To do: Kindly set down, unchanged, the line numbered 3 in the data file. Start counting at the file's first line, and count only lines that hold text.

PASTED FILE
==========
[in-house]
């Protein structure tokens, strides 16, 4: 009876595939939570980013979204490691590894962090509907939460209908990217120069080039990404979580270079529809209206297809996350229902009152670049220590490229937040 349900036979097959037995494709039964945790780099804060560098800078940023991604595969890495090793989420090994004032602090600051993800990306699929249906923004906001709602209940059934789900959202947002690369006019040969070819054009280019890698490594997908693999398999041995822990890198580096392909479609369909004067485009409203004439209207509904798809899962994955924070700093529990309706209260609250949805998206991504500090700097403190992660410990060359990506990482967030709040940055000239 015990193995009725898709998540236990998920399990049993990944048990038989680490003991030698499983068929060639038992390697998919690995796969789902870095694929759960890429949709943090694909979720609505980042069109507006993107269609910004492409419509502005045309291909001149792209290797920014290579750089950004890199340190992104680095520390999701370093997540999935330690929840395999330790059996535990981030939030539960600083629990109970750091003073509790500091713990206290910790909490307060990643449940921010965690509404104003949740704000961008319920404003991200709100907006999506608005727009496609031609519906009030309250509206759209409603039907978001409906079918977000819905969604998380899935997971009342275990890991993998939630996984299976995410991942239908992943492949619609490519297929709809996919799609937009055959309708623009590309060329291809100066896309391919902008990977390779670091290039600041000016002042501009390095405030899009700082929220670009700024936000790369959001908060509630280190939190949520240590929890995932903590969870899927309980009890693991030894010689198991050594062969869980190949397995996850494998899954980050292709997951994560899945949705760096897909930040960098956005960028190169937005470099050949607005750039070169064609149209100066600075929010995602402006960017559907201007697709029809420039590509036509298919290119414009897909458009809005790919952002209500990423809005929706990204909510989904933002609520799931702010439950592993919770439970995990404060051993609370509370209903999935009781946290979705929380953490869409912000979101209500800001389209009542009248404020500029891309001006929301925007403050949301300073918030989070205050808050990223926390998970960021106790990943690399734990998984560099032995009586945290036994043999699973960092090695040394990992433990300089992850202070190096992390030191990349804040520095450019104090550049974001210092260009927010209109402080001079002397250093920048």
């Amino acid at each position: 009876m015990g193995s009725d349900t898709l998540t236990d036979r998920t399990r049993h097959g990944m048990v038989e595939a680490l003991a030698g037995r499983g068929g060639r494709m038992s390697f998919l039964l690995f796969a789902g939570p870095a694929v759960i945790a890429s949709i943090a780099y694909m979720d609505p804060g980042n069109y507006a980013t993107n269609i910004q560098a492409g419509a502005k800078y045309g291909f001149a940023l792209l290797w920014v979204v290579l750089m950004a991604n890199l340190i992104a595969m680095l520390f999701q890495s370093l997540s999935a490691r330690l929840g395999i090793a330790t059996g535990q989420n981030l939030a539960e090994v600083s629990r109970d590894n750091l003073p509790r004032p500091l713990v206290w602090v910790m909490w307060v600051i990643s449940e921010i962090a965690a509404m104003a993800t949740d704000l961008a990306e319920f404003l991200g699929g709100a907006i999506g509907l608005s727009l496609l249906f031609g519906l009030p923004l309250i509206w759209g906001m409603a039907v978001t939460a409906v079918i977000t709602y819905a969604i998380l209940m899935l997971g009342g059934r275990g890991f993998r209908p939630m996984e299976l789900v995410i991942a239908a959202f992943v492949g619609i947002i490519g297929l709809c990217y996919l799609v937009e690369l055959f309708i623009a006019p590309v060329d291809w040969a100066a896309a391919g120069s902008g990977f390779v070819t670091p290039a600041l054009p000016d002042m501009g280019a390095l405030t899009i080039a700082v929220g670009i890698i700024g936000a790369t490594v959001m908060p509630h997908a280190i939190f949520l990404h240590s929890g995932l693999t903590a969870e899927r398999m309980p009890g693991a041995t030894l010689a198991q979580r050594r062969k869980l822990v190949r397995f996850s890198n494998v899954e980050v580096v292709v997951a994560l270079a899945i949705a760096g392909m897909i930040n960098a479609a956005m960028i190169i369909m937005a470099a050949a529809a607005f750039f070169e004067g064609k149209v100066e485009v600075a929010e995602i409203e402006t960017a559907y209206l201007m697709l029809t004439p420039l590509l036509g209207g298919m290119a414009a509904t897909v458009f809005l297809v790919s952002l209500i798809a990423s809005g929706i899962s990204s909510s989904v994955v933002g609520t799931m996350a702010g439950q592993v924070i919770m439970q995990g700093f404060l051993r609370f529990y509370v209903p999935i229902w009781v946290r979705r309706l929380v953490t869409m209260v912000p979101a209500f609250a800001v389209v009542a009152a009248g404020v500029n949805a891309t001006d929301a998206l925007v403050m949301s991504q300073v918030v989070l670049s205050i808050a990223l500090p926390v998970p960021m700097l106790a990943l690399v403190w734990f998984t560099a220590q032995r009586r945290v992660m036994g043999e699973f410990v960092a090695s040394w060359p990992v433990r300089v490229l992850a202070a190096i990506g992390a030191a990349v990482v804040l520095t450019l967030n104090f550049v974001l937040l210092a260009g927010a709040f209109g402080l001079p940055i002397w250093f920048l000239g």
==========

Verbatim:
């Amino acid at each position: 009876m015990g193995s009725d349900t898709l998540t236990d036979r998920t399990r049993h097959g990944m048990v038989e595939a680490l003991a030698g037995r499983g068929g060639r494709m038992s390697f998919l039964l690995f796969a789902g939570p870095a694929v759960i945790a890429s949709i943090a780099y694909m979720d609505p804060g980042n069109y507006a980013t993107n269609i910004q560098a492409g419509a502005k800078y045309g291909f001149a940023l792209l290797w920014v979204v290579l750089m950004a991604n890199l340190i992104a595969m680095l520390f999701q890495s370093l997540s999935a490691r330690l929840g395999i090793a330790t059996g535990q989420n981030l939030a539960e090994v600083s629990r109970d590894n750091l003073p509790r004032p500091l713990v206290w602090v910790m909490w307060v600051i990643s449940e921010i962090a965690a509404m104003a993800t949740d704000l961008a990306e319920f404003l991200g699929g709100a907006i999506g509907l608005s727009l496609l249906f031609g519906l009030p923004l309250i509206w759209g906001m409603a039907v978001t939460a409906v079918i977000t709602y819905a969604i998380l209940m899935l997971g009342g059934r275990g890991f993998r209908p939630m996984e299976l789900v995410i991942a239908a959202f992943v492949g619609i947002i490519g297929l709809c990217y996919l799609v937009e690369l055959f309708i623009a006019p590309v060329d291809w040969a100066a896309a391919g120069s902008g990977f390779v070819t670091p290039a600041l054009p000016d002042m501009g280019a390095l405030t899009i080039a700082v929220g670009i890698i700024g936000a790369t490594v959001m908060p509630h997908a280190i939190f949520l990404h240590s929890g995932l693999t903590a969870e899927r398999m309980p009890g693991a041995t030894l010689a198991q979580r050594r062969k869980l822990v190949r397995f996850s890198n494998v899954e980050v580096v292709v997951a994560l270079a899945i949705a760096g392909m897909i930040n960098a479609a956005m960028i190169i369909m937005a470099a050949a529809a607005f750039f070169e004067g064609k149209v100066e485009v600075a929010e995602i409203e402006t960017a559907y209206l201007m697709l029809t004439p420039l590509l036509g209207g298919m290119a414009a509904t897909v458009f809005l297809v790919s952002l209500i798809a990423s809005g929706i899962s990204s909510s989904v994955v933002g609520t799931m996350a702010g439950q592993v924070i919770m439970q995990g700093f404060l051993r609370f529990y509370v209903p999935i229902w009781v946290r979705r309706l929380v953490t869409m209260v912000p979101a209500f609250a800001v389209v009542a009152a009248g404020v500029n949805a891309t001006d929301a998206l925007v403050m949301s991504q300073v918030v989070l670049s205050i808050a990223l500090p926390v998970p960021m700097l106790a990943l690399v403190w734990f998984t560099a220590q032995r009586r945290v992660m036994g043999e699973f410990v960092a090695s040394w060359p990992v433990r300089v490229l992850a202070a190096i990506g992390a030191a990349v990482v804040l520095t450019l967030n104090f550049v974001l937040l210092a260009g927010a709040f209109g402080l001079p940055i002397w250093f920048l000239g």